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Authors Steve McCrosky
Published 2008
License CC-BY-SA-4.0
Impact Number of views to this page. Views by admins and bots are not counted. Multiple views during the same session are counted as one. 177

Problem[edit | edit source]

Chronic wounds such as pressure ulcers, leg ulcers and diabetic wounds are a common problem among older people and alternative methods to the current time-consuming and costly practices of wound management in the nursing home need to be identified.[1]

Summary[edit | edit source]

Honey has a potent antibacterial activity and is very effective in clearing infection in wounds and protecting wounds from becoming infected. It also has a debriding action, an anti-inflammatory action, and a stimulatory effect on granulation and epithelialisation. [2]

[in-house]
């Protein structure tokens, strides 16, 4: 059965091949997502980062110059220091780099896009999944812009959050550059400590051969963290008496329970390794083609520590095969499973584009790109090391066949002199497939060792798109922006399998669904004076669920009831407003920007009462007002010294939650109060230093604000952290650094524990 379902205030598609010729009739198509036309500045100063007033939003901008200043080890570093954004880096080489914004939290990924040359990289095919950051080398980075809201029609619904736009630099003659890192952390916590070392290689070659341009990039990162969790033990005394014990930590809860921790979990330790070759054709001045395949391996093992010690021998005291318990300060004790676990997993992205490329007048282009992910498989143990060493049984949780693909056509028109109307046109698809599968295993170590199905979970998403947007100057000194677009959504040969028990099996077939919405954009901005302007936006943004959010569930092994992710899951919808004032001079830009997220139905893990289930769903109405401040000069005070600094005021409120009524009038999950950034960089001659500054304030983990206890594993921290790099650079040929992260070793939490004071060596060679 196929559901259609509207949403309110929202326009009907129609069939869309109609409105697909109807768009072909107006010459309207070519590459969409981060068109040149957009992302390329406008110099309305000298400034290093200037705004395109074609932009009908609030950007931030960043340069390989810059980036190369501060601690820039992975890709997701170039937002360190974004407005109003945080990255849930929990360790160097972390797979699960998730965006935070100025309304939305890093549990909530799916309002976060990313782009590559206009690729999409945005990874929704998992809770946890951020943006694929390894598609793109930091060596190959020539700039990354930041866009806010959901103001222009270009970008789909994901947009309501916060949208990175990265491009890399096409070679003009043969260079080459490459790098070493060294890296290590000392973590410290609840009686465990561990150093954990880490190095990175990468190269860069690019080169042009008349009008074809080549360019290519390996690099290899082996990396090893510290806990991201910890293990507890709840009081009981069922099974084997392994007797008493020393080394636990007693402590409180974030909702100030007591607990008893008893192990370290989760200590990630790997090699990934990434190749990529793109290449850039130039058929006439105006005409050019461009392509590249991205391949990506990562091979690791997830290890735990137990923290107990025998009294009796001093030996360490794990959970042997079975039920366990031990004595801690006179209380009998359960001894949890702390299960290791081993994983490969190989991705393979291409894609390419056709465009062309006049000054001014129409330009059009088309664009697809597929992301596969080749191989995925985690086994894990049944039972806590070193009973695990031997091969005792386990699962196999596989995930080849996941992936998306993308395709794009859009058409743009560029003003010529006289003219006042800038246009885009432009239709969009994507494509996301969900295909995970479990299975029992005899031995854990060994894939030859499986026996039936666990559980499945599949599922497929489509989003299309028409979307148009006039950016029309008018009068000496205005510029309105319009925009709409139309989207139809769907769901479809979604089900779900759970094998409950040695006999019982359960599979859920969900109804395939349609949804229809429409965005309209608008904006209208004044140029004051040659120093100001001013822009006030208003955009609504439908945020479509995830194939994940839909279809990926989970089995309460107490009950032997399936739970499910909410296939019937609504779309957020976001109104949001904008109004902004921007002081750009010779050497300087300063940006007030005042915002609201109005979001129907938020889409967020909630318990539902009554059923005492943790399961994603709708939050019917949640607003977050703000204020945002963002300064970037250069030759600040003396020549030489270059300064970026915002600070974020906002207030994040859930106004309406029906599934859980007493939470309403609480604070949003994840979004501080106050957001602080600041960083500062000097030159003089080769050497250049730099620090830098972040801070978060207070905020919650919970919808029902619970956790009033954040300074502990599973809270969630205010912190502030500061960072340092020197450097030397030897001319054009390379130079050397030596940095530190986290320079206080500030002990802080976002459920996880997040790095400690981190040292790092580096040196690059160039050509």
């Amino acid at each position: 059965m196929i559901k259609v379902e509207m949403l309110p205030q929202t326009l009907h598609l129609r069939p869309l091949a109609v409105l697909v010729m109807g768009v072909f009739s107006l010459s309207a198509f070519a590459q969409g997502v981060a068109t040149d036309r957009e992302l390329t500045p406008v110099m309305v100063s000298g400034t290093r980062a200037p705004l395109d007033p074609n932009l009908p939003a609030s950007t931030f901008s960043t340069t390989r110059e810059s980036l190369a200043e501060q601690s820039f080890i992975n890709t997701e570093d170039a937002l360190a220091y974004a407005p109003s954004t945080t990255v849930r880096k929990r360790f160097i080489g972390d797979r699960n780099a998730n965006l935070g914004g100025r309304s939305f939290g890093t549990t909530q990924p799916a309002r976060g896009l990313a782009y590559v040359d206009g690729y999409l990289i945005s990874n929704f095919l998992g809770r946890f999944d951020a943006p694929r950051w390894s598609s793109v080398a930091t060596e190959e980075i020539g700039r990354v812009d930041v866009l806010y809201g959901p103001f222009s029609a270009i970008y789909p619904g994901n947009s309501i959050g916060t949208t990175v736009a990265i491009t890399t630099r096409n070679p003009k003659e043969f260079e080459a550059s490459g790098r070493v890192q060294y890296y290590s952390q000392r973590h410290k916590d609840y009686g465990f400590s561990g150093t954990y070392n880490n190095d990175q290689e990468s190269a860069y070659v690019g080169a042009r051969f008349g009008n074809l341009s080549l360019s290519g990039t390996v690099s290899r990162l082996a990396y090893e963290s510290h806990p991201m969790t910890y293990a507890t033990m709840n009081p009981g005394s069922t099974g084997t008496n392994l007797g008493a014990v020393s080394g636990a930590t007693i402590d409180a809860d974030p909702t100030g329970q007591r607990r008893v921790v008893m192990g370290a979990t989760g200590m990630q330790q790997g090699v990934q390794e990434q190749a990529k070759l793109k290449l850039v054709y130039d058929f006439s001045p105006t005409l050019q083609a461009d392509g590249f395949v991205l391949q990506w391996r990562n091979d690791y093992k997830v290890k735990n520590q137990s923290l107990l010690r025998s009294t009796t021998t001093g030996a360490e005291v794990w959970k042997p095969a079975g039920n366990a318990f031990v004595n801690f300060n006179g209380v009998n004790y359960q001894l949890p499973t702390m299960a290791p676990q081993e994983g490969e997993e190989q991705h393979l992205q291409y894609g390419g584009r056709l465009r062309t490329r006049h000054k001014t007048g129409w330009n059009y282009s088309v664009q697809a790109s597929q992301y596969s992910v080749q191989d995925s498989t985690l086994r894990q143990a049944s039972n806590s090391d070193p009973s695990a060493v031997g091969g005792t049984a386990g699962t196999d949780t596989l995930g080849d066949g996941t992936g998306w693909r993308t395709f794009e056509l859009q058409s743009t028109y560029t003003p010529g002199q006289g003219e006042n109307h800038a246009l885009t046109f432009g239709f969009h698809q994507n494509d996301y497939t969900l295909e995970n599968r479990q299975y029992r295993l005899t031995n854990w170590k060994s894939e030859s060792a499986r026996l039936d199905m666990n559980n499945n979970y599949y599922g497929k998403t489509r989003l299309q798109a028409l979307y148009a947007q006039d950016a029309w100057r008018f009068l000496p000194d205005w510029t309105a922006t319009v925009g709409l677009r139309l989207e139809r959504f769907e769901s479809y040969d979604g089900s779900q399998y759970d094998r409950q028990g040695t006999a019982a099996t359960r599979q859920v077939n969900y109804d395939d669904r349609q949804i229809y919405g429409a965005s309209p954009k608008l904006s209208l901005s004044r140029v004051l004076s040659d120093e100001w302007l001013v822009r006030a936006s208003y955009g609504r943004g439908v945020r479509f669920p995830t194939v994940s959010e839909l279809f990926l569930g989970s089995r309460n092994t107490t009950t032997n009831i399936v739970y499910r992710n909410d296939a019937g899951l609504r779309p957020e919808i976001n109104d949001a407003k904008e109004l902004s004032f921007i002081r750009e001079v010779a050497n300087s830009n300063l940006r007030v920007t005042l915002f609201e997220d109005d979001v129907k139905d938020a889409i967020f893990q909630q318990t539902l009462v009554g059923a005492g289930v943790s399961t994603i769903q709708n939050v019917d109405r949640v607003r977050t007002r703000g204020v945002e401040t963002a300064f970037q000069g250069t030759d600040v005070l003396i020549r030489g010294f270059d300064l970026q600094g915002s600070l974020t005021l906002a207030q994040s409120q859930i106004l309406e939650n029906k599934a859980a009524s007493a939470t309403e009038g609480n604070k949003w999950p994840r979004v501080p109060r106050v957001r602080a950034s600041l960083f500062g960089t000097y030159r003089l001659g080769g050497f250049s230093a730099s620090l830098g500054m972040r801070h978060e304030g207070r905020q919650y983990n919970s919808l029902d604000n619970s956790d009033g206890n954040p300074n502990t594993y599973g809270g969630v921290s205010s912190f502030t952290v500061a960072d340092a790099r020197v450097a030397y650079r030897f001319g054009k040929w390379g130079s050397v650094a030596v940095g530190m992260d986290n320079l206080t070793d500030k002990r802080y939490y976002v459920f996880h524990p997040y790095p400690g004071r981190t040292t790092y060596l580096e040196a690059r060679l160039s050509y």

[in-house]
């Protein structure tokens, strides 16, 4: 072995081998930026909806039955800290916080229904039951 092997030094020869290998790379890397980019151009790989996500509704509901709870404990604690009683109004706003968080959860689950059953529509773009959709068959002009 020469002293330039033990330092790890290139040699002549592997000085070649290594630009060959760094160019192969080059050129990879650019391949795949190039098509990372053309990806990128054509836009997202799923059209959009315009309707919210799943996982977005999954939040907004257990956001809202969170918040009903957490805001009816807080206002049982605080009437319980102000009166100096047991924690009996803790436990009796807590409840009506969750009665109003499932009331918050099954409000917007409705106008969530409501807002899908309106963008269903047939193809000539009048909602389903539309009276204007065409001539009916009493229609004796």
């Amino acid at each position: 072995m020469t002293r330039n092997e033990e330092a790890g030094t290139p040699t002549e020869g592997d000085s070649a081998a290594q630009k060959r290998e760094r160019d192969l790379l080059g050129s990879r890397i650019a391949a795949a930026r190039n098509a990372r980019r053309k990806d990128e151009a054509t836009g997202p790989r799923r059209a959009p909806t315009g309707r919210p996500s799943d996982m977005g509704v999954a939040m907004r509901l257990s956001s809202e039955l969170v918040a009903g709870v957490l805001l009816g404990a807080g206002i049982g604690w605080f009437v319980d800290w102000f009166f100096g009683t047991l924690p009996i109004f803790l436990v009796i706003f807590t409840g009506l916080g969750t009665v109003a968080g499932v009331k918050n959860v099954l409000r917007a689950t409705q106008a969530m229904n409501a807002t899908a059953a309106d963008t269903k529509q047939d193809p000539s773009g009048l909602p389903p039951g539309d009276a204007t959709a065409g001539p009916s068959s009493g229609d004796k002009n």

Raw honey is used. The action of the honey varies widely, and researchers have found particular honeys, including a certain Australian bush honey, to be especially effective.[verification needed]

Developers[edit | edit source]

Professor Peter Molan, MBE

Website[edit | edit source]

References[edit | edit source]

  1. Van der Weyden EA.T The use of honey for the treatment of two patients with pressure ulcers. Br J Community Nurs. 2003 Dec;8(12):S14-20.
  2. The potential for using honey to treat wounds infected with MRSA and VRE. Allen, K. L., Hutchinson, G., and Molan, P.C. Presented at the First World Wound Healing Congress, 10-13 September 2000, Melbourne, Australia

See also[edit | edit source]

Wheelchair seating